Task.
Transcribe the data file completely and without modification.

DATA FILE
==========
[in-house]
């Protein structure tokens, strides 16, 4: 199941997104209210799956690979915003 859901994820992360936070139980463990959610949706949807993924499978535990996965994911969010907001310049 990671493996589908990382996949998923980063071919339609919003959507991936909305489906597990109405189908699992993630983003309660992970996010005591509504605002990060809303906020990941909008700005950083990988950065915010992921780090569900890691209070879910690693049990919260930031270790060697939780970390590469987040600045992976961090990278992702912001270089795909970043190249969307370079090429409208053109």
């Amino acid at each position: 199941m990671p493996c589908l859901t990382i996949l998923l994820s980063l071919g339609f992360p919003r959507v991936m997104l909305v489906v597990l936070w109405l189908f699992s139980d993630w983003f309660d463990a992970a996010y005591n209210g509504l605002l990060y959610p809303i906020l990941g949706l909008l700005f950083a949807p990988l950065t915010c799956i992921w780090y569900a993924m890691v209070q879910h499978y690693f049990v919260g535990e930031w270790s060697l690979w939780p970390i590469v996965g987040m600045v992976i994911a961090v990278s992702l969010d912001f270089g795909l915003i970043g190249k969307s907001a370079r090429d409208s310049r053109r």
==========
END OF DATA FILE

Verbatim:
[in-house]
């Protein structure tokens, strides 16, 4: 199941997104209210799956690979915003 859901994820992360936070139980463990959610949706949807993924499978535990996965994911969010907001310049 990671493996589908990382996949998923980063071919339609919003959507991936909305489906597990109405189908699992993630983003309660992970996010005591509504605002990060809303906020990941909008700005950083990988950065915010992921780090569900890691209070879910690693049990919260930031270790060697939780970390590469987040600045992976961090990278992702912001270089795909970043190249969307370079090429409208053109």
């Amino acid at each position: 199941m990671p493996c589908l859901t990382i996949l998923l994820s980063l071919g339609f992360p919003r959507v991936m997104l909305v489906v597990l936070w109405l189908f699992s139980d993630w983003f309660d463990a992970a996010y005591n209210g509504l605002l990060y959610p809303i906020l990941g949706l909008l700005f950083a949807p990988l950065t915010c799956i992921w780090y569900a993924m890691v209070q879910h499978y690693f049990v919260g535990e930031w270790s060697l690979w939780p970390i590469v996965g987040m600045v992976i994911a961090v990278s992702l969010d912001f270089g795909l915003i970043g190249k969307s907001a370079r090429d409208s310049r053109r």